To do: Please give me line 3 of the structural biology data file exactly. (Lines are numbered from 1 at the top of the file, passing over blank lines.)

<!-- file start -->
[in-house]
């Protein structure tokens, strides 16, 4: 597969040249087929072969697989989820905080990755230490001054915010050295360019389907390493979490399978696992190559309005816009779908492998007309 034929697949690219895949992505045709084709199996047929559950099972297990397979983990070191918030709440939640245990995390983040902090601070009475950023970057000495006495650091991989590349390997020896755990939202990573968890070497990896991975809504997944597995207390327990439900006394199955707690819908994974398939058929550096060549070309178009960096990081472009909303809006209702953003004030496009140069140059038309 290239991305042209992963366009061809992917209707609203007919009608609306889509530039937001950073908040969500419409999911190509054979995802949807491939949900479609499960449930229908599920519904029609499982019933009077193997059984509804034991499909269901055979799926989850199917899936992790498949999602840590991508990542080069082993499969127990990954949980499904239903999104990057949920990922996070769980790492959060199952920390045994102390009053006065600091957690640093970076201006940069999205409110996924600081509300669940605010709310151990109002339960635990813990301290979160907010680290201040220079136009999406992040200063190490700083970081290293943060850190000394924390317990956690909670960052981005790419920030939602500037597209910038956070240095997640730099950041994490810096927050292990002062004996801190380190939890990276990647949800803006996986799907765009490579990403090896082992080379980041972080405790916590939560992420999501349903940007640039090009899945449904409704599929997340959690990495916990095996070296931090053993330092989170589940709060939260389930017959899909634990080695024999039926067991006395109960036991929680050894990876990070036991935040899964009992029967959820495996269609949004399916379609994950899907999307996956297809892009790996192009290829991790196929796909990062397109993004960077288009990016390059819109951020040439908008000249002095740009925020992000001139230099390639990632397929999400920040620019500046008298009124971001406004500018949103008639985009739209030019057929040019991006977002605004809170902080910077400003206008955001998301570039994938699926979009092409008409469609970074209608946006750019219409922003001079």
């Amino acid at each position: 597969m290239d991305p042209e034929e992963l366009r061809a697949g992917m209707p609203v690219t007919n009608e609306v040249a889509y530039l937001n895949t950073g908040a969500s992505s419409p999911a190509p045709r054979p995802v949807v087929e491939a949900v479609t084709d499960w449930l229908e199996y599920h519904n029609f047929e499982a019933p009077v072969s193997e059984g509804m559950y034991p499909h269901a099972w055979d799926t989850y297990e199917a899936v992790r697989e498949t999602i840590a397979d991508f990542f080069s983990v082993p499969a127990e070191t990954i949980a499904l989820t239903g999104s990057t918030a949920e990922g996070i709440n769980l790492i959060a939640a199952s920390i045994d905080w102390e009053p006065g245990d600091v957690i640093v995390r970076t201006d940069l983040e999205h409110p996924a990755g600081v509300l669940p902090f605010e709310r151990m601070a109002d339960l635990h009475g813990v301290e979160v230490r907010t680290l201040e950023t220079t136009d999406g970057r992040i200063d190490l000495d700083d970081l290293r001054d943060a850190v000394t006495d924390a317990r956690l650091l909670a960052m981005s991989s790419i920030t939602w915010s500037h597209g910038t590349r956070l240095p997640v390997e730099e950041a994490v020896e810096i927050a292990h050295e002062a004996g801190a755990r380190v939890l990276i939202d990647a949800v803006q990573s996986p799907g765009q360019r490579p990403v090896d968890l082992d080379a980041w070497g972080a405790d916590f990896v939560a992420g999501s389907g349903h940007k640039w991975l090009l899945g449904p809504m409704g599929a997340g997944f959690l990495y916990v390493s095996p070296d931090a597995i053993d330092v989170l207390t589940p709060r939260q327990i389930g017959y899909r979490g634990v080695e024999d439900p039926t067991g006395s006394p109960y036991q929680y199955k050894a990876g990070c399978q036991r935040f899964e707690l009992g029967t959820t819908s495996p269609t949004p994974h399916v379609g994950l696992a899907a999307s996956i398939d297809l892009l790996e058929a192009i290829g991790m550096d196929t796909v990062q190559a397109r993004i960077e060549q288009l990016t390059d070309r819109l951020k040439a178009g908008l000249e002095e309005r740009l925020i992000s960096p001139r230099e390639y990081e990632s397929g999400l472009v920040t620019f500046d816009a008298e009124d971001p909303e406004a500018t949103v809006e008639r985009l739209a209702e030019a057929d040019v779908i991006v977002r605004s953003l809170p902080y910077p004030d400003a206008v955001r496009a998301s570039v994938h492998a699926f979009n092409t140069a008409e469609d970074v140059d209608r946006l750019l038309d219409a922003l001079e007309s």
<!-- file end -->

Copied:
């Amino acid at each position: 597969m290239d991305p042209e034929e992963l366009r061809a697949g992917m209707p609203v690219t007919n009608e609306v040249a889509y530039l937001n895949t950073g908040a969500s992505s419409p999911a190509p045709r054979p995802v949807v087929e491939a949900v479609t084709d499960w449930l229908e199996y599920h519904n029609f047929e499982a019933p009077v072969s193997e059984g509804m559950y034991p499909h269901a099972w055979d799926t989850y297990e199917a899936v992790r697989e498949t999602i840590a397979d991508f990542f080069s983990v082993p499969a127990e070191t990954i949980a499904l989820t239903g999104s990057t918030a949920e990922g996070i709440n769980l790492i959060a939640a199952s920390i045994d905080w102390e009053p006065g245990d600091v957690i640093v995390r970076t201006d940069l983040e999205h409110p996924a990755g600081v509300l669940p902090f605010e709310r151990m601070a109002d339960l635990h009475g813990v301290e979160v230490r907010t680290l201040e950023t220079t136009d999406g970057r992040i200063d190490l000495d700083d970081l290293r001054d943060a850190v000394t006495d924390a317990r956690l650091l909670a960052m981005s991989s790419i920030t939602w915010s500037h597209g910038t590349r956070l240095p997640v390997e730099e950041a994490v020896e810096i927050a292990h050295e002062a004996g801190a755990r380190v939890l990276i939202d990647a949800v803006q990573s996986p799907g765009q360019r490579p990403v090896d968890l082992d080379a980041w070497g972080a405790d916590f990896v939560a992420g999501s389907g349903h940007k640039w991975l090009l899945g449904p809504m409704g599929a997340g997944f959690l990495y916990v390493s095996p070296d931090a597995i053993d330092v989170l207390t589940p709060r939260q327990i389930g017959y899909r979490g634990v080695e024999d439900p039926t067991g006395s006394p109960y036991q929680y199955k050894a990876g990070c399978q036991r935040f899964e707690l009992g029967t959820t819908s495996p269609t949004p994974h399916v379609g994950l696992a899907a999307s996956i398939d297809l892009l790996e058929a192009i290829g991790m550096d196929t796909v990062q190559a397109r993004i960077e060549q288009l990016t390059d070309r819109l951020k040439a178009g908008l000249e002095e309005r740009l925020i992000s960096p001139r230099e390639y990081e990632s397929g999400l472009v920040t620019f500046d816009a008298e009124d971001p909303e406004a500018t949103v809006e008639r985009l739209a209702e030019a057929d040019v779908i991006v977002r605004s953003l809170p902080y910077p004030d400003a206008v955001r496009a998301s570039v994938h492998a699926f979009n092409t140069a008409e469609d970074v140059d209608r946006l750019l038309d219409a922003l001079e007309s």